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Serbia - History

The first Serbian kingdom was created in 1170 A.D. by Stefan Nemanja, the founder of the Nemanjic dynasty, whose son was canonized as St. Sava and became the patron saint of the autocephalous Serbian Orthodox Church founded in 1219. Serbia's territories expanded under the rule of King Milutin, who seized territory in nearby Macedonia from the Byzantines, and reached their peak under Milutin's son, Stefan Dusan (1331-55). However, Serbian power waned after Stefan's death in 1355, and at the Battle of Kosovo (June 28, 1389) the Serbs were defeated by the Turks. Following the Battle of Smederevo in 1459, the Ottoman Empire exerted complete control over all Serb lands.

Serbs lived under the rule of the Ottoman sultans for nearly 370 years, though the Serbian Orthodox Church, with several disruptions, transmitted Serbian heritage and helped preserve Serbian identity during this period. Movements for Serbian independence began with uprisings led by Karadjordje Petrovic (1804-13) and Milos Obrenovic (1815-17), founders of two rival dynasties that would rule Serbia until World War I. Serbia became an internationally recognized principality under Turkish suzerainty and Russian protection after the Russo-Turkish War of 1828-1829. After waging war against Turkey in support of Bosnian rebels in 1876, Serbia formally gained independence in 1878 at the Congress of Berlin, largely thanks to Russian support. Following Austria-Hungary's annexation of Bosnia, Serbia led a successful coalition of Montenegrin, Bulgarian, and Greek troops (the Balkan League) that in 1913 seized remaining Ottoman-controlled territory in Europe and established Serbia as a regional military leader.

The assassination of Austrian archduke Franz Ferdinand on June 28, 1914 in Sarajevo by a Bosnian Serb, Gavrilo Princip, set off a series of diplomatic and military actions among the great powers that culminated in World War I. Austro-Hungarian and Bulgarian forces occupied Serbia soon after World War I began. After the collapse of Austria-Hungary at the war's end in 1918, Vojvodina and Montenegro united with Serbia, and former south Slav subjects of the Habsburgs sought the protection of the Serbian crown within the Kingdom of Serbs, Croats, and Slovenes. Serbia was the dominant partner in this state, which in 1929 adopted the name Yugoslavia.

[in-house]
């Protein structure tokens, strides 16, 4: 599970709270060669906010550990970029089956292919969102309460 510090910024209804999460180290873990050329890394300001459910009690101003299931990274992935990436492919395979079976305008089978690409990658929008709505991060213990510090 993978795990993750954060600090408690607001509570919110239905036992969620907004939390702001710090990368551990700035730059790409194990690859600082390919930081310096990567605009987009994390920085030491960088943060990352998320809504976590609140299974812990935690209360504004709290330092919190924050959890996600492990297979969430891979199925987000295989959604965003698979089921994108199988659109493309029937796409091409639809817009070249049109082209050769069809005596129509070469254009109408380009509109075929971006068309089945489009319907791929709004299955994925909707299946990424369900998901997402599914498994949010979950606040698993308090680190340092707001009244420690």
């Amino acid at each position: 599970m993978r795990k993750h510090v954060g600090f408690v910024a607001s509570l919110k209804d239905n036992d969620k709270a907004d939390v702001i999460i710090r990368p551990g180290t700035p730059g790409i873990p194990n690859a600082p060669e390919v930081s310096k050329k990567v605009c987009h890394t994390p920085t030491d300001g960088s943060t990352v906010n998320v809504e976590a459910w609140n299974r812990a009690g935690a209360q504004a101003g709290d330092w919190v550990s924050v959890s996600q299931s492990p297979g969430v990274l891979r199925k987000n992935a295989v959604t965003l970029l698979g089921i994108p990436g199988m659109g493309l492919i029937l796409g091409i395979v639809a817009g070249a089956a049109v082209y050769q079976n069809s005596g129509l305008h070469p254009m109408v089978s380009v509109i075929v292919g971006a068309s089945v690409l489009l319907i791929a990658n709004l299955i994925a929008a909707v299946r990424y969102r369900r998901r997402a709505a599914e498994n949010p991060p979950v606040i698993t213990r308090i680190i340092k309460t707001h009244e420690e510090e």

The kingdom soon encountered resistance when Croats began to resent control from Belgrade. This pressure prompted King Alexander I to split the traditional regions into nine administrative provinces. During World War II, the Axis powers occupied Yugoslavia. Royal army soldiers, calling themselves Chetniks, formed a Serbian resistance movement, but the communist Partisans, with Soviet and Anglo-American help, succeeded in defeating the Chetniks and forcing German forces from Yugoslavia by 1944. In an effort to avoid Serbian domination during the postwar years, Bosnia and Herzegovina, Macedonia, and Montenegro were given separate and equal republican status within the new socialist federation of Yugoslavia; Kosovo and Vojvodina were made autonomous provinces within Yugoslavia.

Despite the appearance of a federal system of government in Yugoslavia, Serbian communists ruled Yugoslavia's political life for the next 4 decades under Josip Broz Tito, a former Bolshevik and committed communist. In 1948 after Tito made several significant foreign policy decisions without consulting Moscow, Yugoslavia was expelled from the Soviet bloc, signifying a split with Moscow that left Tito independent to accept aid from the Marshall Plan and become a founder of the Non-Aligned Movement. Communist rule transformed Serbia from an agrarian into an industrial society; however, by the 1980s, Yugoslavia's economy started to fail. With the death of Tito in 1980, separatist and nationalist tensions emerged in Yugoslavia.

In the late 1980s, Slobodan Milosevic propelled himself to power in Belgrade by exploiting Serbian nationalism, especially over Kosovo. In 1989, he arranged the elimination of Kosovo's autonomy in favor of direct rule from Belgrade. Belgrade ordered the firing of ethnic Albanian state employees, whose jobs were then taken by Serbs. The Albanian language was banned at the University of Pristina, cutting off higher education for ethnic Albanians in the province. As a result of this oppression, Kosovo Albanian leaders led a peaceful resistance movement in the early 1990s and established a parallel government funded mainly by the Albanian diaspora.

Between 1991 and 1992, Slovenia, Croatia, Bosnia and Herzegovina, and Macedonia all seceded from Yugoslavia. On April 27, 1992, in Belgrade, Serbia and Montenegro joined in passing the Constitution of the Federal Republic of Yugoslavia (F.R.Y.).





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